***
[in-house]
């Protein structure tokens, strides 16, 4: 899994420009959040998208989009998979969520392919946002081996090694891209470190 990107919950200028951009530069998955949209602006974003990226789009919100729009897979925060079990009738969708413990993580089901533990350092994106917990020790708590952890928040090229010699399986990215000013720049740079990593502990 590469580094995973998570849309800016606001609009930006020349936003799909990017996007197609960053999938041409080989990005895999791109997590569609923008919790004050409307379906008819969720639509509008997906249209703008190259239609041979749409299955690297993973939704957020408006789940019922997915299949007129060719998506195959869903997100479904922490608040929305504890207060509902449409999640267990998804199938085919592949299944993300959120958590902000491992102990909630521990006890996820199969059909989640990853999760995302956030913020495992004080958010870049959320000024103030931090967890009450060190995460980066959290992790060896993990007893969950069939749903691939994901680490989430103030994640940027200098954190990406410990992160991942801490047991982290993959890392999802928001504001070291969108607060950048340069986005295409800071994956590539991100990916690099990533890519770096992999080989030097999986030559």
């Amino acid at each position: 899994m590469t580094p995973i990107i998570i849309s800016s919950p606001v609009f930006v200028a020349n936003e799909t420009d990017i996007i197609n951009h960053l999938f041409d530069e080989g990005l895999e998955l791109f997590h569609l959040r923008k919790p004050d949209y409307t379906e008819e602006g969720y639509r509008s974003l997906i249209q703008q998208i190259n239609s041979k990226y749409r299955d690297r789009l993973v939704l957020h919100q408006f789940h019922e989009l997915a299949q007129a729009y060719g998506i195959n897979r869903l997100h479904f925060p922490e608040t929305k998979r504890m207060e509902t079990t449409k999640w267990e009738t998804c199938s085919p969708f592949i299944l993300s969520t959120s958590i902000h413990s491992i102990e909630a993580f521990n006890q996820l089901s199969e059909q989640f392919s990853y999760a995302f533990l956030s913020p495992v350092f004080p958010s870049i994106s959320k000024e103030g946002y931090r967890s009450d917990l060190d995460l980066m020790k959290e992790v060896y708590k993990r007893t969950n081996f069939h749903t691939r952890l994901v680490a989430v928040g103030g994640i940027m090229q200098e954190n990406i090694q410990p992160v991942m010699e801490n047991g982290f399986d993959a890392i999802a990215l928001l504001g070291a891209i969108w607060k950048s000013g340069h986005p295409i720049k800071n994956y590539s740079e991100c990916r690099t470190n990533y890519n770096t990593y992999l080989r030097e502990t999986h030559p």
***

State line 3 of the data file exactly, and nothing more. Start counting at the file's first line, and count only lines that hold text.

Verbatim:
């Amino acid at each position: 899994m590469t580094p995973i990107i998570i849309s800016s919950p606001v609009f930006v200028a020349n936003e799909t420009d990017i996007i197609n951009h960053l999938f041409d530069e080989g990005l895999e998955l791109f997590h569609l959040r923008k919790p004050d949209y409307t379906e008819e602006g969720y639509r509008s974003l997906i249209q703008q998208i190259n239609s041979k990226y749409r299955d690297r789009l993973v939704l957020h919100q408006f789940h019922e989009l997915a299949q007129a729009y060719g998506i195959n897979r869903l997100h479904f925060p922490e608040t929305k998979r504890m207060e509902t079990t449409k999640w267990e009738t998804c199938s085919p969708f592949i299944l993300s969520t959120s958590i902000h413990s491992i102990e909630a993580f521990n006890q996820l089901s199969e059909q989640f392919s990853y999760a995302f533990l956030s913020p495992v350092f004080p958010s870049i994106s959320k000024e103030g946002y931090r967890s009450d917990l060190d995460l980066m020790k959290e992790v060896y708590k993990r007893t969950n081996f069939h749903t691939r952890l994901v680490a989430v928040g103030g994640i940027m090229q200098e954190n990406i090694q410990p992160v991942m010699e801490n047991g982290f399986d993959a890392i999802a990215l928001l504001g070291a891209i969108w607060k950048s000013g340069h986005p295409i720049k800071n994956y590539s740079e991100c990916r690099t470190n990533y890519n770096t990593y992999l080989r030097e502990t999986h030559p």